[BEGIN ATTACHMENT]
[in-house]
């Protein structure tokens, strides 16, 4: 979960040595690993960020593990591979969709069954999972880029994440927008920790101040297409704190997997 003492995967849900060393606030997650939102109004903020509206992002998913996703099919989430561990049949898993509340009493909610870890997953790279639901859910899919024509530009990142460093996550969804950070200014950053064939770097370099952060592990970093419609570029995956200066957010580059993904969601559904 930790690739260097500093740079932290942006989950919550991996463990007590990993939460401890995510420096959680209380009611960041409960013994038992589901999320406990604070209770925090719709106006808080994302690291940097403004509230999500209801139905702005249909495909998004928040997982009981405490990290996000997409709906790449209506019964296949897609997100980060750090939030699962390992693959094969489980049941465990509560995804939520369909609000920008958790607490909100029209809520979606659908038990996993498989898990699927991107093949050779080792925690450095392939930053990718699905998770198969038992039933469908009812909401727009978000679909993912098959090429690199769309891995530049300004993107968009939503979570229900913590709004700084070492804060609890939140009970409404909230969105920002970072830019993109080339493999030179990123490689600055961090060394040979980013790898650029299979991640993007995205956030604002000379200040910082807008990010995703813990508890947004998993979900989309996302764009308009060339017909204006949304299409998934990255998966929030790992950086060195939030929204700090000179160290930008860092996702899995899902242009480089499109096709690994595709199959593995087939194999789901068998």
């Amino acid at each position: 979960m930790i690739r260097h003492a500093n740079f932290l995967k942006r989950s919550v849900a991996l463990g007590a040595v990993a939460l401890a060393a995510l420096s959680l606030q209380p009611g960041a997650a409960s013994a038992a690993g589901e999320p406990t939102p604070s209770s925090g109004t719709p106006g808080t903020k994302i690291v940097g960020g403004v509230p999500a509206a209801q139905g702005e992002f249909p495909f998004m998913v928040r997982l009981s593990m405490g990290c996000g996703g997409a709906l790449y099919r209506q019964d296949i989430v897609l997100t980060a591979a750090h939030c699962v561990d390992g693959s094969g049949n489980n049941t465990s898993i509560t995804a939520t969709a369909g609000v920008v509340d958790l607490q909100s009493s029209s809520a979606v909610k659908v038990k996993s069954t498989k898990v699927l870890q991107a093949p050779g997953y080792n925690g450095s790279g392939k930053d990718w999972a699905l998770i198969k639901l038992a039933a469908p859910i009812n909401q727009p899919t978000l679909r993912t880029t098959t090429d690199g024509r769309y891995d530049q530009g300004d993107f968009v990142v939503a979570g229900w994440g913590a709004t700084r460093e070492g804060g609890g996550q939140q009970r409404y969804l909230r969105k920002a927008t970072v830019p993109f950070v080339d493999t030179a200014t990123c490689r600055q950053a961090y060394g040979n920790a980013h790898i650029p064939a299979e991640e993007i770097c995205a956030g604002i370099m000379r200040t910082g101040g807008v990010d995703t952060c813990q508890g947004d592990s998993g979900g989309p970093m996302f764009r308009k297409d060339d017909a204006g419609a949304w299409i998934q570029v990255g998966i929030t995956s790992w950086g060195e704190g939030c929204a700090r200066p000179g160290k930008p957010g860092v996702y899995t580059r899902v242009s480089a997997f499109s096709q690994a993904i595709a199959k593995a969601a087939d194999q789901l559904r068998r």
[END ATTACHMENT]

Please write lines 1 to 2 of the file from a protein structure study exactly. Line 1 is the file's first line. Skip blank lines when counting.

[in-house]
């Protein structure tokens, strides 16, 4: 979960040595690993960020593990591979969709069954999972880029994440927008920790101040297409704190997997 003492995967849900060393606030997650939102109004903020509206992002998913996703099919989430561990049949898993509340009493909610870890997953790279639901859910899919024509530009990142460093996550969804950070200014950053064939770097370099952060592990970093419609570029995956200066957010580059993904969601559904 930790690739260097500093740079932290942006989950919550991996463990007590990993939460401890995510420096959680209380009611960041409960013994038992589901999320406990604070209770925090719709106006808080994302690291940097403004509230999500209801139905702005249909495909998004928040997982009981405490990290996000997409709906790449209506019964296949897609997100980060750090939030699962390992693959094969489980049941465990509560995804939520369909609000920008958790607490909100029209809520979606659908038990996993498989898990699927991107093949050779080792925690450095392939930053990718699905998770198969038992039933469908009812909401727009978000679909993912098959090429690199769309891995530049300004993107968009939503979570229900913590709004700084070492804060609890939140009970409404909230969105920002970072830019993109080339493999030179990123490689600055961090060394040979980013790898650029299979991640993007995205956030604002000379200040910082807008990010995703813990508890947004998993979900989309996302764009308009060339017909204006949304299409998934990255998966929030790992950086060195939030929204700090000179160290930008860092996702899995899902242009480089499109096709690994595709199959593995087939194999789901068998």